Search Menu
Home Latest News Menu

UK and US governments warn citizens not to attend Nyege Nyege festival due to terrorism threat

Queen Elizabeth National Park, which lies close to the festival, was the location of a terror attack last month that killed three people

  • 13 November 2023
UK and US governments warn citizens not to attend Nyege Nyege festival due to terrorism threat

Red alert warnings have been issued by both the UK and US governments asking travellers to avoid Nyege Nyege festival, due to a "growing terror threat" in Uganda.

The US Embassy in Uganda issued an alert yesterday (November 9), asking US citizens not to attend the festival — citing an alert on November 6, with advice to avoid all large-scale gatherings in the country, as well as places of worship and "musical and cultural events" due to increased terrorist activity.

The UK Foreign Office issued a similar warning yesterday, specifying that British citizens should avoid Jinja Town - a city at the source of the River Nile where Nyege Nyege is currently taking place - as well as Queen Elizabeth National Park, and the surrounding areas.

Read this next: Nyege Nyege to go ahead despite Ugandan MPs concerns it "promotes immorality"

The FCDO shared this was due to an attack on October 17 in the same area, in which three people died - including a British citizen.

Nyege Nyege festival, which kicked off today, is a key event for African-centred electronic music; returning to Uganda for its eighth edition this year, in partnership with the City of Jinja.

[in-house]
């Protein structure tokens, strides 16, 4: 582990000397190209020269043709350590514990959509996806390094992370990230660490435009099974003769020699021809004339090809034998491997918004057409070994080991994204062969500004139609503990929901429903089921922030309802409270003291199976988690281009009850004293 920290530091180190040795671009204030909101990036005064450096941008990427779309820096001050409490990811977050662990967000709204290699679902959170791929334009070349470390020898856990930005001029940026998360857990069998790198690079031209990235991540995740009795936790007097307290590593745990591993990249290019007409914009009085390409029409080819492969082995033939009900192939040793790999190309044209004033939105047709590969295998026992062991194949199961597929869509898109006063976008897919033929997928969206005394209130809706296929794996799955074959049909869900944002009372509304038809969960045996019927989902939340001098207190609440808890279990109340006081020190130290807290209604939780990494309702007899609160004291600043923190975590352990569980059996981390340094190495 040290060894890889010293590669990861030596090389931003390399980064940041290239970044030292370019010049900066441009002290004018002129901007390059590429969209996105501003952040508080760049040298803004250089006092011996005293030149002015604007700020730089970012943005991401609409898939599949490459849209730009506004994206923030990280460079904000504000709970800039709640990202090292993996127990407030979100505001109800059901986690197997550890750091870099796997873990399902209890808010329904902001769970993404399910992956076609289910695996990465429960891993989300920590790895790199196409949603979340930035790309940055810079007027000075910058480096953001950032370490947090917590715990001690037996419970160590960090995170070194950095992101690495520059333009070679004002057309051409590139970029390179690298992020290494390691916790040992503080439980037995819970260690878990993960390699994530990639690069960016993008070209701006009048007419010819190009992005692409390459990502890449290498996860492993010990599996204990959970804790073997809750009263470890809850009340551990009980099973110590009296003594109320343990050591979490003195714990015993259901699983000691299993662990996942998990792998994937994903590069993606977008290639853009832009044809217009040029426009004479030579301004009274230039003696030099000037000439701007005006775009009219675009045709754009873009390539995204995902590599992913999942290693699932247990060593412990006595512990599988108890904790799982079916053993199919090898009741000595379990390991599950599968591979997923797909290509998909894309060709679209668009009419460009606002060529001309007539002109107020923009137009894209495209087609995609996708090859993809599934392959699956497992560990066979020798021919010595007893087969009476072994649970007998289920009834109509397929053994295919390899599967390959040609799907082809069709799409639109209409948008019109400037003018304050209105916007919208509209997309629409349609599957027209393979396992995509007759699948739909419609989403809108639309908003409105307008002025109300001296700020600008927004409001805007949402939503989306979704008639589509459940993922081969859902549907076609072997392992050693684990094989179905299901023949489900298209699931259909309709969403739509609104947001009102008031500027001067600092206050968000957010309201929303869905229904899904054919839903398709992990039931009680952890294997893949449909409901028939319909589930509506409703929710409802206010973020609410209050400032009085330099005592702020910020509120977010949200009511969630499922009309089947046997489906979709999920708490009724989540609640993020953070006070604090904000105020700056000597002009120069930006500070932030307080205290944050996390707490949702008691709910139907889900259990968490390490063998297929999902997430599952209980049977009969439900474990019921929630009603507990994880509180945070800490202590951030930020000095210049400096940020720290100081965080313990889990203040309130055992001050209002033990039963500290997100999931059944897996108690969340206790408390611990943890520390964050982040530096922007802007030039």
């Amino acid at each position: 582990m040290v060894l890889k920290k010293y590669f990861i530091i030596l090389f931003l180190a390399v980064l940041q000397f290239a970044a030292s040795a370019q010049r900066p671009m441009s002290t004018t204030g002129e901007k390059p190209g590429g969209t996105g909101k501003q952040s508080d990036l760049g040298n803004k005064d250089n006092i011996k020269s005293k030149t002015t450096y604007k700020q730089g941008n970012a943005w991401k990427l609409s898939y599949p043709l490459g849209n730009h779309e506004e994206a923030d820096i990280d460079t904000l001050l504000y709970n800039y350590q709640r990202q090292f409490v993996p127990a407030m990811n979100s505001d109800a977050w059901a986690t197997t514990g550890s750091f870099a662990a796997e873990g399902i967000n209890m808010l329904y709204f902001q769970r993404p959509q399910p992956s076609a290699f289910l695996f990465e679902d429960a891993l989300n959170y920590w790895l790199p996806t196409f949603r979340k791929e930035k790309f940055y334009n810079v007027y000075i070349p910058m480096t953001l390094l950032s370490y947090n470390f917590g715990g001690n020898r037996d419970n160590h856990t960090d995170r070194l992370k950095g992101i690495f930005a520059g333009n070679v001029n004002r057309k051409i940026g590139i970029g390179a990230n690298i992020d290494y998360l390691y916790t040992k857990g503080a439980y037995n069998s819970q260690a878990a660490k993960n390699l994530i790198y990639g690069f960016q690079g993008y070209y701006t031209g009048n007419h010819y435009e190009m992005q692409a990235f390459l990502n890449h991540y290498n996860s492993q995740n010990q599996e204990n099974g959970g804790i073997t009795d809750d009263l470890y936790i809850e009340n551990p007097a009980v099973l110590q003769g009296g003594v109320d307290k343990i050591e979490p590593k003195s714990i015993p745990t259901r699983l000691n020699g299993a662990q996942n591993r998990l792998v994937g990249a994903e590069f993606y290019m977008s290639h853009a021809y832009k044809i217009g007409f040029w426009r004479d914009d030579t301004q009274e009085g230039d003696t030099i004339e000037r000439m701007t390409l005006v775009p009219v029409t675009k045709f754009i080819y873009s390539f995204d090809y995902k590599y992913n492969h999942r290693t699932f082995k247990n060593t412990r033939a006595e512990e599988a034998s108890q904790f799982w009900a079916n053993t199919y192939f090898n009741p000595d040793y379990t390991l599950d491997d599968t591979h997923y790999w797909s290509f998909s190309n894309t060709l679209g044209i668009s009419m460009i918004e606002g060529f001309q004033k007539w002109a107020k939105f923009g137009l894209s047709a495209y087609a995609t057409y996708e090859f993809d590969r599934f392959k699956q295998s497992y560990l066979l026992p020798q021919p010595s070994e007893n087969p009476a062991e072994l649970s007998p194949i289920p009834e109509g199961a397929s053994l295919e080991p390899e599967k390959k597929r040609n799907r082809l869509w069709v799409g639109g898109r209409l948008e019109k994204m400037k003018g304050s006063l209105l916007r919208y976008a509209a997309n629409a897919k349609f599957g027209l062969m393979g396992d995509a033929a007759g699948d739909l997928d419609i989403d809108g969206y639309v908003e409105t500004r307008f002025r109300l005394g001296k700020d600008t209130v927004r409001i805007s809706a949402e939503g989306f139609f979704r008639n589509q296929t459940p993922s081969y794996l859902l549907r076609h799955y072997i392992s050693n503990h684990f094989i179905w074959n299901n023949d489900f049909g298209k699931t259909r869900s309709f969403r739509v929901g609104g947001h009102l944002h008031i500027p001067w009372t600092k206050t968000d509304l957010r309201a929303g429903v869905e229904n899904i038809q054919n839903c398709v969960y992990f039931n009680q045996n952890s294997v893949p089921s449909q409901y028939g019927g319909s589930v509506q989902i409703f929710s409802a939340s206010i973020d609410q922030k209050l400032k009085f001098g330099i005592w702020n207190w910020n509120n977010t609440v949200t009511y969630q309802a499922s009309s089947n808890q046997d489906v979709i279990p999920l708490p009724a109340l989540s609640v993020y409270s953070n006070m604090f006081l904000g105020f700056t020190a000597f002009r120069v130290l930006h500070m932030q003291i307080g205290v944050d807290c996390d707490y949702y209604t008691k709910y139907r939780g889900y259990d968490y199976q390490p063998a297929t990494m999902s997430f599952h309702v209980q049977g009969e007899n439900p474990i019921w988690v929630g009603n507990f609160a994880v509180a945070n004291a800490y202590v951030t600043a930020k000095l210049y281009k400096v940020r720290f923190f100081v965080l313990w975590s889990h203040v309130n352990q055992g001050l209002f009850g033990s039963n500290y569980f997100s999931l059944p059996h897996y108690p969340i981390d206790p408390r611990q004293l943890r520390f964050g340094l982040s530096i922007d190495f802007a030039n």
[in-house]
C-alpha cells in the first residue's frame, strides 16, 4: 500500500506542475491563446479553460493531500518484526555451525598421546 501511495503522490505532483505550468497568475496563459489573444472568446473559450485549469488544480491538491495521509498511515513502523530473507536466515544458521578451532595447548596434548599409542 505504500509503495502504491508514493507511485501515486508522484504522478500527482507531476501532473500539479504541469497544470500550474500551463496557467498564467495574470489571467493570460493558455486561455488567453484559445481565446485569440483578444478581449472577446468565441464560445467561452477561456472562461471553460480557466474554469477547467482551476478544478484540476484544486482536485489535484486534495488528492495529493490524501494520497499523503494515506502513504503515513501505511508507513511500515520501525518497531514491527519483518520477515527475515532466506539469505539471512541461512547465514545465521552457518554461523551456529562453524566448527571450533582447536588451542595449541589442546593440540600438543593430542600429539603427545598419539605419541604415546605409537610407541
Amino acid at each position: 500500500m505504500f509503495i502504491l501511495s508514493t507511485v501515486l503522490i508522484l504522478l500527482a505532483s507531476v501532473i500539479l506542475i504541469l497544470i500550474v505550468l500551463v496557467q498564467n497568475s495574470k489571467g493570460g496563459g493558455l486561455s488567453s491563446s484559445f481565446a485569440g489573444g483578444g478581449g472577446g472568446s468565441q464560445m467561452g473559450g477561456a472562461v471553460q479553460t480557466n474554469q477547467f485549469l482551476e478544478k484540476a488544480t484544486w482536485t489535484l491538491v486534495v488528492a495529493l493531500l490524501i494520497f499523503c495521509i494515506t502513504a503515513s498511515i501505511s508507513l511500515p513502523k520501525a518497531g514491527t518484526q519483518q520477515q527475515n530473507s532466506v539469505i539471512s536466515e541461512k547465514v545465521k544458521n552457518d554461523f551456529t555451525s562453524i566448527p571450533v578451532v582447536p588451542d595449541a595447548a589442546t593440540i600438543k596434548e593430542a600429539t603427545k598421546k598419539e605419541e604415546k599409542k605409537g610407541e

Alongside African acts such as headliners Mejja and Trio Mio , and main stage performers EddyKenzo, Apass, Janzi Band, and Karole Kasita — there are a number of international acts expected to appear, including Tash LC, Menzi, De Schuurman, Sarra Wild, DJ Marcelle, and more.

Read this next: Compilation raising funds to support Supernova festival survivors and families has launched

Last year members of the Ugandan parliament had called for the festival to be cancelled, due to concerns of Nyege Nyege’s “promotion of immorality and issues to do with homosexuality,” with one MP calling it a “breeding ground for sexual immorality.”

The festival was given the go ahead in 2022, but was asked to adhere to strict guidelines in order to avoid breaching the country’s “cultural/moral norms” — including a ban on vulgar language, songs, gestures, and to allow government authorities and security forces “the right to impromptu entry.”

Read this next: Israeli psytrance festival attacked by Hamas shares new statement

Earlier this year, Ugandan President Yoweri Museveni introduced a new set of laws, described as some of the "world’s toughest anti-LGBTQIA+ laws," including the death penalty for “aggravated homosexuality.”

In its guidance for Nyege Nyege festival, the Foreign Office also warned British nationals of the “anti-homosexuality” act, advising all citizens to remain vigilant if they are in the country — and to contact the British High Commission in Kampala with any concerns.

They advise for that British nationals in Uganda in need of urgent help can call them 24/7 on 0312 312000 — while those in the UK who may be worried about a British national in Uganda, you call 020 7008 5000, 24 hours a day.

Megan Townsend is Mixmag's Deputy Editor, follow him on Twitter

Load the next article